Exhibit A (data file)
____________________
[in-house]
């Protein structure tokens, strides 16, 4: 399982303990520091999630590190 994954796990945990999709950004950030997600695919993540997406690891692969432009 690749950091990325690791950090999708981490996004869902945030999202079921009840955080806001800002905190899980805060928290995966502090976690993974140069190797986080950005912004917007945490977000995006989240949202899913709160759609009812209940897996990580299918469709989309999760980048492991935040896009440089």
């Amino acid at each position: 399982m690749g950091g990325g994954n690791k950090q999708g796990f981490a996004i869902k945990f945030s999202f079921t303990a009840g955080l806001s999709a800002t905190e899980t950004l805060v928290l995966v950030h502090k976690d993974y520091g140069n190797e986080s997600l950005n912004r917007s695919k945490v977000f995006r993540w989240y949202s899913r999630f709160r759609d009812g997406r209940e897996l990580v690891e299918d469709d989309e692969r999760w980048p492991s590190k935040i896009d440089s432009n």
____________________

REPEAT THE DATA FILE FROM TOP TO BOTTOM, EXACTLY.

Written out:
[in-house]
């Protein structure tokens, strides 16, 4: 399982303990520091999630590190 994954796990945990999709950004950030997600695919993540997406690891692969432009 690749950091990325690791950090999708981490996004869902945030999202079921009840955080806001800002905190899980805060928290995966502090976690993974140069190797986080950005912004917007945490977000995006989240949202899913709160759609009812209940897996990580299918469709989309999760980048492991935040896009440089």
């Amino acid at each position: 399982m690749g950091g990325g994954n690791k950090q999708g796990f981490a996004i869902k945990f945030s999202f079921t303990a009840g955080l806001s999709a800002t905190e899980t950004l805060v928290l995966v950030h502090k976690d993974y520091g140069n190797e986080s997600l950005n912004r917007s695919k945490v977000f995006r993540w989240y949202s899913r999630f709160r759609d009812g997406r209940e897996l990580v690891e299918d469709d989309e692969r999760w980048p492991s590190k935040i896009d440089s432009n």